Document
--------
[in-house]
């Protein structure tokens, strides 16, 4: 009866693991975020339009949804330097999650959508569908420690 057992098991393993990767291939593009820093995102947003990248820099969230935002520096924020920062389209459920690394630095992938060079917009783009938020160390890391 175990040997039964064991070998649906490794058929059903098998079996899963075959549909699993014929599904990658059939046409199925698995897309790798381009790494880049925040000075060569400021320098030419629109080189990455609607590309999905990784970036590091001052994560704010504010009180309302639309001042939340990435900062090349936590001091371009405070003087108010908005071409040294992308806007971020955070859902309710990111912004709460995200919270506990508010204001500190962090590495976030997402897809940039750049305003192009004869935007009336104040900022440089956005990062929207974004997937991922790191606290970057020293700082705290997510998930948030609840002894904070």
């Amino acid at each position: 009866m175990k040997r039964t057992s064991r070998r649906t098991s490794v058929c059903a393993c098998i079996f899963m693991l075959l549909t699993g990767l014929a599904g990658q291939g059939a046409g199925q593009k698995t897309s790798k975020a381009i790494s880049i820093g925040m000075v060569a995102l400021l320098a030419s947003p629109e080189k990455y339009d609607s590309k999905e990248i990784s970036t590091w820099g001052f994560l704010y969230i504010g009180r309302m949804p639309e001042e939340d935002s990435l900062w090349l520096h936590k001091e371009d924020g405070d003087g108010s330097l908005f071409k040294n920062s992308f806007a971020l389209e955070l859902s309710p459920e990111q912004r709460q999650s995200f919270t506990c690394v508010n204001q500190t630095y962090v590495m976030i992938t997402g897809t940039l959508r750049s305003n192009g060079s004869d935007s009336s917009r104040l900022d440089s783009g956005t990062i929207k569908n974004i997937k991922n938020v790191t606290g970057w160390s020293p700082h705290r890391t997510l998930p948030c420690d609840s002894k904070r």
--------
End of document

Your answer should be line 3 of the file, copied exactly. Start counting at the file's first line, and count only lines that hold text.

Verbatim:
């Amino acid at each position: 009866m175990k040997r039964t057992s064991r070998r649906t098991s490794v058929c059903a393993c098998i079996f899963m693991l075959l549909t699993g990767l014929a599904g990658q291939g059939a046409g199925q593009k698995t897309s790798k975020a381009i790494s880049i820093g925040m000075v060569a995102l400021l320098a030419s947003p629109e080189k990455y339009d609607s590309k999905e990248i990784s970036t590091w820099g001052f994560l704010y969230i504010g009180r309302m949804p639309e001042e939340d935002s990435l900062w090349l520096h936590k001091e371009d924020g405070d003087g108010s330097l908005f071409k040294n920062s992308f806007a971020l389209e955070l859902s309710p459920e990111q912004r709460q999650s995200f919270t506990c690394v508010n204001q500190t630095y962090v590495m976030i992938t997402g897809t940039l959508r750049s305003n192009g060079s004869d935007s009336s917009r104040l900022d440089s783009g956005t990062i929207k569908n974004i997937k991922n938020v790191t606290g970057w160390s020293p700082h705290r890391t997510l998930p948030c420690d609840s002894k904070r």